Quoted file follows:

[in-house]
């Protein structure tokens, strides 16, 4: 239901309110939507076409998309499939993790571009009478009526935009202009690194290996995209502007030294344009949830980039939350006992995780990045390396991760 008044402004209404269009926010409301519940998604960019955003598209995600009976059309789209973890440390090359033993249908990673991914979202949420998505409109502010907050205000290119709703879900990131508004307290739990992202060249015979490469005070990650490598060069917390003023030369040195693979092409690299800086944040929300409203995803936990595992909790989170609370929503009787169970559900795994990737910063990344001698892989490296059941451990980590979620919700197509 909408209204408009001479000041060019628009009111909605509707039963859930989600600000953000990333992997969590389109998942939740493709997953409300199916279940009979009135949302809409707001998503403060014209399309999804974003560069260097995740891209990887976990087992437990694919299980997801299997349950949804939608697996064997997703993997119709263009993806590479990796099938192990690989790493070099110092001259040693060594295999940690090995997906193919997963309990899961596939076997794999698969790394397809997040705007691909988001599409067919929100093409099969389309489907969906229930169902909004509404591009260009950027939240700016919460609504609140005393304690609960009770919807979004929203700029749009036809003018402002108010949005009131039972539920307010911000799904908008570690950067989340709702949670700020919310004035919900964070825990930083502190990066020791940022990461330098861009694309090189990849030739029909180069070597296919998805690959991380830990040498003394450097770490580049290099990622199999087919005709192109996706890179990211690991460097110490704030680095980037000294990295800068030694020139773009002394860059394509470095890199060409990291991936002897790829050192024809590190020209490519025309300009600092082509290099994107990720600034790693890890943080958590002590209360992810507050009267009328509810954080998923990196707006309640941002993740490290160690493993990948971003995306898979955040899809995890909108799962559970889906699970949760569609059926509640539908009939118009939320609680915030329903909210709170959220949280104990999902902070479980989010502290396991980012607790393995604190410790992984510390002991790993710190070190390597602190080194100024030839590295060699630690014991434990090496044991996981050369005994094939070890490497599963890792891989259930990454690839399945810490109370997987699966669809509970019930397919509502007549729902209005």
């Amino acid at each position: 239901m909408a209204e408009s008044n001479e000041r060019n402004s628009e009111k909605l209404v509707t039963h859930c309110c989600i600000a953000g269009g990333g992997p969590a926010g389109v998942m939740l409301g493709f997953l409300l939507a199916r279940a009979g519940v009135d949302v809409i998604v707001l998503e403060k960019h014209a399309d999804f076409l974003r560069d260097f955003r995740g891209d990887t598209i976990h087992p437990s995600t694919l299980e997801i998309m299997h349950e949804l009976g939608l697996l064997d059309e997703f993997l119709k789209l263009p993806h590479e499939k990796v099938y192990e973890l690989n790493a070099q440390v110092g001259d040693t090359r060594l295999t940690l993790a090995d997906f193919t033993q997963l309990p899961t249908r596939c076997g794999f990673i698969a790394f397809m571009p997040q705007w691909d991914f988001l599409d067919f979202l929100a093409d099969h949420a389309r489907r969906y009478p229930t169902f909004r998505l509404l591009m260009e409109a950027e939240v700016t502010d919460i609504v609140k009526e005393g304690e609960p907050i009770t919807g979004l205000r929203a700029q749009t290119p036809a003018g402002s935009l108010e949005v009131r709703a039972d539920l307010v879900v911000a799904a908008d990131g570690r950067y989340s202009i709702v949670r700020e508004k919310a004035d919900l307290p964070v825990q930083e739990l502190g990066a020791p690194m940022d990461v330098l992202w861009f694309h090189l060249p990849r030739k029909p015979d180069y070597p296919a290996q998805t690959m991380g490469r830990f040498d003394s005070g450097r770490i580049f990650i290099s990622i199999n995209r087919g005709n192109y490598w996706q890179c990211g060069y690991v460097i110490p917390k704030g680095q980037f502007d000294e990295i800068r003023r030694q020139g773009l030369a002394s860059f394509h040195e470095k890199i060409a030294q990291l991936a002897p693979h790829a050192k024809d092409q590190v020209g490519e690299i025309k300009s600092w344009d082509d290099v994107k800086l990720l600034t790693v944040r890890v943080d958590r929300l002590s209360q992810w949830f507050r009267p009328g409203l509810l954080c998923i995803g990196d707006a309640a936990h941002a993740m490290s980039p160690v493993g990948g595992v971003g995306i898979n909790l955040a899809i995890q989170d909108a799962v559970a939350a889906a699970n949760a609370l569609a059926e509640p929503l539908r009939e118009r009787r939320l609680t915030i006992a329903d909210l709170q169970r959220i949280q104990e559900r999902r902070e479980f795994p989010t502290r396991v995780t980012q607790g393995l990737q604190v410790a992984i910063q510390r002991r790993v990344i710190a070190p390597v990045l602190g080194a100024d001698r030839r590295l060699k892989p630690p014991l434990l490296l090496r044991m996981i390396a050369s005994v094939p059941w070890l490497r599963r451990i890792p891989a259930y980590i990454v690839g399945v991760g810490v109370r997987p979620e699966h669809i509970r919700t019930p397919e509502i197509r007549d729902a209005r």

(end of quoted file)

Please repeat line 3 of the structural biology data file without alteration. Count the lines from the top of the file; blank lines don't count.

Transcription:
């Amino acid at each position: 239901m909408a209204e408009s008044n001479e000041r060019n402004s628009e009111k909605l209404v509707t039963h859930c309110c989600i600000a953000g269009g990333g992997p969590a926010g389109v998942m939740l409301g493709f997953l409300l939507a199916r279940a009979g519940v009135d949302v809409i998604v707001l998503e403060k960019h014209a399309d999804f076409l974003r560069d260097f955003r995740g891209d990887t598209i976990h087992p437990s995600t694919l299980e997801i998309m299997h349950e949804l009976g939608l697996l064997d059309e997703f993997l119709k789209l263009p993806h590479e499939k990796v099938y192990e973890l690989n790493a070099q440390v110092g001259d040693t090359r060594l295999t940690l993790a090995d997906f193919t033993q997963l309990p899961t249908r596939c076997g794999f990673i698969a790394f397809m571009p997040q705007w691909d991914f988001l599409d067919f979202l929100a093409d099969h949420a389309r489907r969906y009478p229930t169902f909004r998505l509404l591009m260009e409109a950027e939240v700016t502010d919460i609504v609140k009526e005393g304690e609960p907050i009770t919807g979004l205000r929203a700029q749009t290119p036809a003018g402002s935009l108010e949005v009131r709703a039972d539920l307010v879900v911000a799904a908008d990131g570690r950067y989340s202009i709702v949670r700020e508004k919310a004035d919900l307290p964070v825990q930083e739990l502190g990066a020791p690194m940022d990461v330098l992202w861009f694309h090189l060249p990849r030739k029909p015979d180069y070597p296919a290996q998805t690959m991380g490469r830990f040498d003394s005070g450097r770490i580049f990650i290099s990622i199999n995209r087919g005709n192109y490598w996706q890179c990211g060069y690991v460097i110490p917390k704030g680095q980037f502007d000294e990295i800068r003023r030694q020139g773009l030369a002394s860059f394509h040195e470095k890199i060409a030294q990291l991936a002897p693979h790829a050192k024809d092409q590190v020209g490519e690299i025309k300009s600092w344009d082509d290099v994107k800086l990720l600034t790693v944040r890890v943080d958590r929300l002590s209360q992810w949830f507050r009267p009328g409203l509810l954080c998923i995803g990196d707006a309640a936990h941002a993740m490290s980039p160690v493993g990948g595992v971003g995306i898979n909790l955040a899809i995890q989170d909108a799962v559970a939350a889906a699970n949760a609370l569609a059926e509640p929503l539908r009939e118009r009787r939320l609680t915030i006992a329903d909210l709170q169970r959220i949280q104990e559900r999902r902070e479980f795994p989010t502290r396991v995780t980012q607790g393995l990737q604190v410790a992984i910063q510390r002991r790993v990344i710190a070190p390597v990045l602190g080194a100024d001698r030839r590295l060699k892989p630690p014991l434990l490296l090496r044991m996981i390396a050369s005994v094939p059941w070890l490497r599963r451990i890792p891989a259930y980590i990454v690839g399945v991760g810490v109370r997987p979620e699966h669809i509970r919700t019930p397919e509502i197509r007549d729902a209005r």